125 pages, 13 colour & 13 b/w illustrations, 9 tables
A new era in wildland fuel sciences is now evolving in such a way that fire scientists and managers need a comprehensive understanding about fuels ecology and science to fully understand fire effects and behavior on diverse ecosystem and landscape characteristics. This is a reference book on wildland fuel science; a book that describes fuels and their application in land management. There has never been a comprehensive book on wildland fuels; most wildland fuel information was put into wildland fire science and management books as separate chapters and sections.
Wildland Fuel Fundamentals and Application is the first to highlight wildland fuels and treat them as a natural resource rather than a fire behavior input. Moreover, there has never been a comprehensive description of fuels and their ecology, measurement, and description under one reference; most wildland fuel information is scattered across diverse and unrelated venues from combustion science to fire ecology to carbon dynamics. The literature and data for wildland fuel science has never been synthesized into one reference; most studies were done for diverse and unique objectives. Wildland Fuel Fundamentals and Application is the first to link the disparate fields of ecology, wildland fire, and carbon to describe fuel science. This just deals with the science and ecology of wildland fuels, not fuels management. However, since expensive fuel treatments are being planned in fire dominated landscapes across the world to minimize fire damage to people, property and ecosystems, it is incredibly important that people understand wildland fuels to develop more effective fuel management activities.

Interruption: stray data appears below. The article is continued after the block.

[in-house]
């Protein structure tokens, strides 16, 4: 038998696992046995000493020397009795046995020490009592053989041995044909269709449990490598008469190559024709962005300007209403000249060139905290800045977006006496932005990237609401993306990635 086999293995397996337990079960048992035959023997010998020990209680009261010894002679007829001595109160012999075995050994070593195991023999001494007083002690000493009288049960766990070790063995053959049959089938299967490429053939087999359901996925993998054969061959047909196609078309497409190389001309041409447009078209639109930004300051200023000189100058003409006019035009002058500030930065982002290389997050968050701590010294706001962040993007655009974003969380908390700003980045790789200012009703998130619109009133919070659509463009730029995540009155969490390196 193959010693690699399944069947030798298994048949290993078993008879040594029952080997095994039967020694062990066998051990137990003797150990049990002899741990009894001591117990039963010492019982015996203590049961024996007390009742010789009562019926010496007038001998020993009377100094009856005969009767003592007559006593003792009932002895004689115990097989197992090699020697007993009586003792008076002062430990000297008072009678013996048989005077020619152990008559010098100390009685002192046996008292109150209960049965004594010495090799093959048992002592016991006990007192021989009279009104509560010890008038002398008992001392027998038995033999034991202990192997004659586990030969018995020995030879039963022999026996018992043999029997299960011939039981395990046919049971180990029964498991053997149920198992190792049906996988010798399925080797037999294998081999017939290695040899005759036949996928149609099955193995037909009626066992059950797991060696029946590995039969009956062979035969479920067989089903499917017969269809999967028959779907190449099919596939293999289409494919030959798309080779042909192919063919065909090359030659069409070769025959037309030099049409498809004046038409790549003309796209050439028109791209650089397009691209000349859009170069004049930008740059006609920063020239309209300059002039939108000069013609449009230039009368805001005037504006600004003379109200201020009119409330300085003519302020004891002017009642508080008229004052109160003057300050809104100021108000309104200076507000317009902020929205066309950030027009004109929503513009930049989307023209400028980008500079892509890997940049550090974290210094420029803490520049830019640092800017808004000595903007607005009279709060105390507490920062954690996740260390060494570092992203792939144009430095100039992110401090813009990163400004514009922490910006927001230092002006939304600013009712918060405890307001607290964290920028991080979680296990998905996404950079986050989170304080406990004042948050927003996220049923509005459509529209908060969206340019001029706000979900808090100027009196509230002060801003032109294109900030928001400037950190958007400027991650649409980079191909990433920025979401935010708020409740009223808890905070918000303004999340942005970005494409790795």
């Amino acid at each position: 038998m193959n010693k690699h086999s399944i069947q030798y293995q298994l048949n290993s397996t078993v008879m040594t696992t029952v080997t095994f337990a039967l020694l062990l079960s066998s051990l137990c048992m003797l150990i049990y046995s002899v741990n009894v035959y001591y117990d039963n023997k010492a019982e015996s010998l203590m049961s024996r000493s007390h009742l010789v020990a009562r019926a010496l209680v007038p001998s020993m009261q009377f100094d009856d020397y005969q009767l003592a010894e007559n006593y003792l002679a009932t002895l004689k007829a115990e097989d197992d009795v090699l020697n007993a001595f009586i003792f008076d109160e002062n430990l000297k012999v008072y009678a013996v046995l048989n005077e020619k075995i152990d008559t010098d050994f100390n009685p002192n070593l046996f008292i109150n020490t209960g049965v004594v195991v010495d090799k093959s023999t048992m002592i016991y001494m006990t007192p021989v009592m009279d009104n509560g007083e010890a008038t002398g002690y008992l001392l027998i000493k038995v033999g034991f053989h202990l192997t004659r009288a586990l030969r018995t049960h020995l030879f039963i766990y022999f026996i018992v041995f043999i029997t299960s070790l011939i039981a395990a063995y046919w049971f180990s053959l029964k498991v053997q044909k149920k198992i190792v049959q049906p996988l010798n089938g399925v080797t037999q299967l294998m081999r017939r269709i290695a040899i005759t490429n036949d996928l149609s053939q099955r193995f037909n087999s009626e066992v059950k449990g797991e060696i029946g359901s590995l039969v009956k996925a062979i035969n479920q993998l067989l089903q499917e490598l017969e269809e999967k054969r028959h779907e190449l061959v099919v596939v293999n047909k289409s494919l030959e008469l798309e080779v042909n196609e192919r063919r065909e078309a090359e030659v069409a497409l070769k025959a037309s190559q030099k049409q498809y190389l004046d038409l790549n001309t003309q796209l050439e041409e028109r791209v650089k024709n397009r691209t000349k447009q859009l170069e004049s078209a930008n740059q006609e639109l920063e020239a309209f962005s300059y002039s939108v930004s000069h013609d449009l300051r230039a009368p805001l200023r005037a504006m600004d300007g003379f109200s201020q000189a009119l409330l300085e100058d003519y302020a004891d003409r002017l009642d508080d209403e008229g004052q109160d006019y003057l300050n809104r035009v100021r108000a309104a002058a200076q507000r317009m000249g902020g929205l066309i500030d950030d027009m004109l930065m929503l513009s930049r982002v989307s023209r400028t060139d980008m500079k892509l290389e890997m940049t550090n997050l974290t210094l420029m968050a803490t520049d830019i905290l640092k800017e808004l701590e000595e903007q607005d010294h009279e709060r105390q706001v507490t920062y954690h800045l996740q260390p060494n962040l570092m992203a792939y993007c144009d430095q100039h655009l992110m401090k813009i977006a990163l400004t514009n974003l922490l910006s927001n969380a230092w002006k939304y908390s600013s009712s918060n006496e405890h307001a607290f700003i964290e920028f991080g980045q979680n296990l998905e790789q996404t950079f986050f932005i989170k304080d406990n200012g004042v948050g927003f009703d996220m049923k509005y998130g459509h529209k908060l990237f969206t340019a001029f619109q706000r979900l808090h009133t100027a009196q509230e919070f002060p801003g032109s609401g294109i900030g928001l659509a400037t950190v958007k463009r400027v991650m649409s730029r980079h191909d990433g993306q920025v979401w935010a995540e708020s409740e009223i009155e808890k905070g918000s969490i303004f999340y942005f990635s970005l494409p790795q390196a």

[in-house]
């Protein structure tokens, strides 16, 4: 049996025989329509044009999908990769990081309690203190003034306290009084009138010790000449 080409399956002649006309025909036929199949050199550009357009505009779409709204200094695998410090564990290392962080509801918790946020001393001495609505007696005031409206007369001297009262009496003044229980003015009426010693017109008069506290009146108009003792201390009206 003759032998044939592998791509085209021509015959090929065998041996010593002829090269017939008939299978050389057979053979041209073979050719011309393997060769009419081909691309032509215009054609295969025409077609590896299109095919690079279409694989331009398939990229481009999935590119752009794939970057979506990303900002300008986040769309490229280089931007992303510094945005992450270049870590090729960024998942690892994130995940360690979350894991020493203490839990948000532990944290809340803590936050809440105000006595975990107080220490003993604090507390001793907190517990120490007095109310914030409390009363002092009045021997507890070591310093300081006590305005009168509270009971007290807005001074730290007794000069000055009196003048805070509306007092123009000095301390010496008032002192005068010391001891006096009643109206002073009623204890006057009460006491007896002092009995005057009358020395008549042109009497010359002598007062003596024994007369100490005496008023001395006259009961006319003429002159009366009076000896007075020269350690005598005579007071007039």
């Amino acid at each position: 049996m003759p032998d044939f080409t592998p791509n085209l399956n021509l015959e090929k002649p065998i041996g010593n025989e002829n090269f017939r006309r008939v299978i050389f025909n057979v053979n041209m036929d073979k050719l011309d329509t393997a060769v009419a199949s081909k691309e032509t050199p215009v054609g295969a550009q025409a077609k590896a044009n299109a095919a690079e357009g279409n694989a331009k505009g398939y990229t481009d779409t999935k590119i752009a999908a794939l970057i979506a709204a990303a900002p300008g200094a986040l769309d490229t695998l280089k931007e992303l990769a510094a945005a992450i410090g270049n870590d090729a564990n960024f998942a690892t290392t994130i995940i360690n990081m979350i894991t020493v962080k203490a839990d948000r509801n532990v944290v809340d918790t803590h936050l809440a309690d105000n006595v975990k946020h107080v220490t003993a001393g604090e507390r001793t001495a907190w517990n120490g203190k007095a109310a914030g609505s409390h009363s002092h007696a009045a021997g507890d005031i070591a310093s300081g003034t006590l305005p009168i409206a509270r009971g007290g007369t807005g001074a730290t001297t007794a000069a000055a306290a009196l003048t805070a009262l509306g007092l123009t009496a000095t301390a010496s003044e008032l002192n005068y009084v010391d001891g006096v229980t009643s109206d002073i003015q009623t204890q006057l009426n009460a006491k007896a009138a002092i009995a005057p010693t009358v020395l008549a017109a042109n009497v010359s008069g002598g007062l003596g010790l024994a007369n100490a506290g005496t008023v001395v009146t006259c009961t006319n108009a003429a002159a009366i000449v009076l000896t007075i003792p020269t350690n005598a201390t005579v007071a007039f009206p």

2. Fuel Fundamentals
3. Surface and Ground Fuels
4. Canopy fuels
5. Fuel Moisture
6. Fuel Ecology
7. Fuel Classifications
8. Fuel Sampling
9. Fuel Mapping
10. Fuel Concepts
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Robert E. Keane is a Research Ecologist with the USDA Forest Service, Rocky Mountain Research Station at the Missoula Fire Sciences Laboratory. He received his B.S. degree in forest engineering from the University of Maine, Orono; his M.S. degree in forest ecology from the University of Montana, Missoula; and his Ph.D. degree in forest ecology from the University of Idaho, Moscow.